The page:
So your boss is never around when you need them. On the odd occasion it’s not much of a problem, but when it occurs frequently it may not only be highly frustrating, but a barrier to progress! So how are you going to manage it? Yep, that’s right, I’m asking YOU how YOU are going to manage this situation.

Let’s look at why your boss is frequently absent…

  1. They are out and about meeting with current and potential clients, building the business, and getting results!
  2. A short term project is demanding the majority of their attention
  3. Health and/or personal issues are taking priority
  4. They’re pretty useless at their job and not really invested in their role or the company

Broadly speaking, there are positive and negative reasons that may be the cause of your superior’s absence. Obviously some you can forgive while others are simply unacceptable. Yet even if you are feeling abandoned and frustrated, you need to find a way to manage the situation so that everything continues to move in a forward motion.

Let’s analyse the boss that is always out, winning new business. They’re probably keeping you in a job. But if you are frustrated by their absence, it’s likely because you rely on them to make decisions relative to your role. Am I right? You need someone to authorise activities so that you may achieve the responsibilities of your role. Ok. Here’s a tip or two on how to handle this scenario. Firstly, I’m going to assume that your boss is remotely connected to the business’ systems, through emails, phone calls and text messages they can see and respond to via their mobile and laptop. Despite the distance, you can get the answers you need if you utilise these tools to your advantage. Face to face communications are not necessary for a decision to be made. And if you’re in need of a signature, arrange for approval to use a digital copy of their autograph on correspondence items. Simple, hey? Secondly, you need to be prepared for when the boss is in the office. You can arrange a dedicated time each week where the two of you meet face-to-face and discuss all the important issues, current and pending. A pretty good strategy if you can both stick to it, particularly as you are both focused on achieving an outcome.

Let’s look at the boss who is frequently out and failing to convert leads. This is definitely not your problem alone, rather the business has a problem and in an ideal world the powers that be will take care of the issue – hopefully by recruiting someone more suitable and successful in the role. But what if everyone turns a blind eye? This is when things get really frustrating. You can take a number of actions; throw your hands in the air and find a new job, divert the decision making to someone of equal authority to your boss, or make the decisions yourself. If you choose the latter, ideally it will be off the back of having conversed with your boss (or his/her superiors) and discussed, and agreed, on how you should respond to each likely scenario; In this instance, make decision A; In that instance, make decision B. This may not seem like an ideal scenario, however it does allow you to develop and grow beyond your role, standing you in good stead to raise your hand for a promotion when the opportune time arises. It also raises a pertinent question; If my responsibilities increase, so too should my salary?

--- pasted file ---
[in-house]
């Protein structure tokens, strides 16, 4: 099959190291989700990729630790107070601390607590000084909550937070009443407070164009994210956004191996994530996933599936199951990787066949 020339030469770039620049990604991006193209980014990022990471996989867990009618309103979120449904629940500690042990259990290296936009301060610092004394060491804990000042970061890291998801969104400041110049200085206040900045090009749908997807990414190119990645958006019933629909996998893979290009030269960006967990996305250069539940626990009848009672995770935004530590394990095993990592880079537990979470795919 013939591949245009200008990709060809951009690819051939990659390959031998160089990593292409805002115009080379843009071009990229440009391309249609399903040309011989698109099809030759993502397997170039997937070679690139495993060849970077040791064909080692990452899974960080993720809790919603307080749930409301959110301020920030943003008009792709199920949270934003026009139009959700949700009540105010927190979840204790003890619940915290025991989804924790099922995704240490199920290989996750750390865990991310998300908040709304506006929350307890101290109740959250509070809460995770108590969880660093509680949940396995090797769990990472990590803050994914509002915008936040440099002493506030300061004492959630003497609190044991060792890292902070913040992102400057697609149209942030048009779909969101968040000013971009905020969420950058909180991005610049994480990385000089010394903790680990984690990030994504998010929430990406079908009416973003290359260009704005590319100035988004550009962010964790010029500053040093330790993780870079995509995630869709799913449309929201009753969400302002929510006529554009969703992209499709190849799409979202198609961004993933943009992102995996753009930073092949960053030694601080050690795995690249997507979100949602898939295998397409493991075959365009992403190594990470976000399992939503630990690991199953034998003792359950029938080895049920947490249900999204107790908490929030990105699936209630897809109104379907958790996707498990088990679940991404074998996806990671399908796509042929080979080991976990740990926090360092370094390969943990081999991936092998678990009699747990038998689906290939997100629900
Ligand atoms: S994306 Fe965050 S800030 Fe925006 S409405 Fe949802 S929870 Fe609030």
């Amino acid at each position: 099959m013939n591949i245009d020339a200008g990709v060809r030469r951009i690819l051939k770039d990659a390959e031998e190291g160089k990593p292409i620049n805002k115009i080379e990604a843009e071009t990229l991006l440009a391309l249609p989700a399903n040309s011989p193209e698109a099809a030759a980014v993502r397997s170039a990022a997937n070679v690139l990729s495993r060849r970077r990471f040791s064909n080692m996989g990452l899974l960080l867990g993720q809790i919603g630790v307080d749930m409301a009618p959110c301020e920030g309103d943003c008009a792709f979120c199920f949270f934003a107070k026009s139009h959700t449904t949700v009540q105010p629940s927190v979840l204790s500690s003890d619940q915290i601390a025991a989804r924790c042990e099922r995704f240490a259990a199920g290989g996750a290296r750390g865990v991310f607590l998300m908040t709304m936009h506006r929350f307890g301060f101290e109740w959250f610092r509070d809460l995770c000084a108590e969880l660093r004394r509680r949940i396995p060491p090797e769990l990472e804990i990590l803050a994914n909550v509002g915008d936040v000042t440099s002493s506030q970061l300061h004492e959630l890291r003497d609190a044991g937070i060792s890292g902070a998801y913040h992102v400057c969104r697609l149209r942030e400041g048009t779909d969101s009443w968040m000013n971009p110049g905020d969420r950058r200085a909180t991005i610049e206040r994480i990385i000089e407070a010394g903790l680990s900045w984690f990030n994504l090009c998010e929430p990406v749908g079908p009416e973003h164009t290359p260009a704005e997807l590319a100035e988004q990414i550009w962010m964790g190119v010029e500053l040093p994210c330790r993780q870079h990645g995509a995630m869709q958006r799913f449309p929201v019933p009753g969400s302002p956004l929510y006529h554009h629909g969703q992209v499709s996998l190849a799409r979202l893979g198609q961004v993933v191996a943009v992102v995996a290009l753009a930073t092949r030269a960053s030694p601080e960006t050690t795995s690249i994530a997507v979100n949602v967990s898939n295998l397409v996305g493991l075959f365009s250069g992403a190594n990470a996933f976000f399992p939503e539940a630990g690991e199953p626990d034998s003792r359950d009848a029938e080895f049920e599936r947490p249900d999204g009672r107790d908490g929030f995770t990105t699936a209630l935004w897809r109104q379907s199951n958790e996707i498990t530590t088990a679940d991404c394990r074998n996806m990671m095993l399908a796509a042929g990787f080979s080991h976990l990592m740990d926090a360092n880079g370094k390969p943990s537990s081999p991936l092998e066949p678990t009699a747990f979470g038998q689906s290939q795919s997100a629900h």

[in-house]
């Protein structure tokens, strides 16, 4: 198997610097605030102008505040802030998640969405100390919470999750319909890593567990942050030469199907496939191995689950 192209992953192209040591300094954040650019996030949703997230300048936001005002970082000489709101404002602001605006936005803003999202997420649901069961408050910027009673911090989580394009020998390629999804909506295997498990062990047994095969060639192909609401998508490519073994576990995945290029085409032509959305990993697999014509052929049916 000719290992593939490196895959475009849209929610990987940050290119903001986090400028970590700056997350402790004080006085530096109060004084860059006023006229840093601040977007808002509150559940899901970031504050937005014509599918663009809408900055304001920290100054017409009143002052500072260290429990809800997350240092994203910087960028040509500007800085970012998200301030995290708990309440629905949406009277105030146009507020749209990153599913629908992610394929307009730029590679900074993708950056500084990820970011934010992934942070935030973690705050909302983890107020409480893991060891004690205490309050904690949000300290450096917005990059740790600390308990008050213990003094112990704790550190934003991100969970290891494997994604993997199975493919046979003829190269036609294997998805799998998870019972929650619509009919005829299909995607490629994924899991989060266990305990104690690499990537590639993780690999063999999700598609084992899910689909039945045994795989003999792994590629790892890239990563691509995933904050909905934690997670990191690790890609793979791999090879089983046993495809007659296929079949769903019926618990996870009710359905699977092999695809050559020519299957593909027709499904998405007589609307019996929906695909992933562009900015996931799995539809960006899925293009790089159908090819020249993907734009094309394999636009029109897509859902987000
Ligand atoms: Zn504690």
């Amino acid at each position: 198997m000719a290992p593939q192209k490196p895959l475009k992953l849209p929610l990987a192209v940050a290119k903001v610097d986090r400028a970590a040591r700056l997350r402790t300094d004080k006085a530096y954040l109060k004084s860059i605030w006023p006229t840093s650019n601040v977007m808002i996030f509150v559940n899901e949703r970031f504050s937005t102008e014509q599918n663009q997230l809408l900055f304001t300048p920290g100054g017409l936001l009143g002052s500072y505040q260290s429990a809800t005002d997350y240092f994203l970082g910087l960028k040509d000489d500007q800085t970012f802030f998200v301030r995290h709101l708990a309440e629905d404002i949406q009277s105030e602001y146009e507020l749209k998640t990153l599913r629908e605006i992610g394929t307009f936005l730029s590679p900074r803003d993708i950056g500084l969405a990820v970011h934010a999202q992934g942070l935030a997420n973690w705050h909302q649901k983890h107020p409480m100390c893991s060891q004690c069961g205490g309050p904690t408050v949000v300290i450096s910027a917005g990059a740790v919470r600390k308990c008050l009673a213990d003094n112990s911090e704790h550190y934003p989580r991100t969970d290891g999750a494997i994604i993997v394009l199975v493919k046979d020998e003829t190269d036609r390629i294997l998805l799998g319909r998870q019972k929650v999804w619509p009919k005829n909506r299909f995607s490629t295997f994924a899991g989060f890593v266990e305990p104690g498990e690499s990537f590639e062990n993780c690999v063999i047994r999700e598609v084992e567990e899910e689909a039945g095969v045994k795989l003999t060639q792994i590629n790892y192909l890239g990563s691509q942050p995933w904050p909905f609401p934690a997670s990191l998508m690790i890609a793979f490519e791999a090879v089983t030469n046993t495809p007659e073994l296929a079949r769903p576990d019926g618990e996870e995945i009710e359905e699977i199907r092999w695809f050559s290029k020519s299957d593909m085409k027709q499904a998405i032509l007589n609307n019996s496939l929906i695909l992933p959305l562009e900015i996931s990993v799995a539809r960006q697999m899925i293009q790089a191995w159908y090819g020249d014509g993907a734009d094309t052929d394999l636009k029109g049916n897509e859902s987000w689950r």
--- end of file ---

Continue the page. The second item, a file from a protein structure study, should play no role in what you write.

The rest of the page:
The more forgivable situations that cause managers to be more absent than present are those associated with short term projects outside their normal duties, or a serious and unexpected illness or personal matter. In the instance where the absence is likely to be temporary, another person within the organisation may be nominated to act in your boss’ role, until such time everything returns to normal. We all have to make adjustment from time to time, and if you can be supportive of a short term change, the transition will be far smoother.

Let’s suppose for a moment that in your role you were always going to have to manage the absenteeism of your boss. It brings to the fore the reasons why you were deemed most suited to the role. Clearly you demonstrated in your interview that you were someone with great initiative, that you could effectively operate autonomously and make good decisions while meeting the responsibilities of your role in a timely manner. The abilities you exhibited in your interview and through your references proved you to be capable to manage the pressures associated with an absent boss. So rather than sigh in despair, you should give yourself a pat on the back. Not all people can successfully work in such an environment.

Clearly there are strategies you can invoke that lessen the problems around a frequently absent manager. Clearly too, if you haven’t already realised, there could be some professional advantages to be realised. The results may come down to how you choose to approach the situation; do you give up? Or do you have a go?

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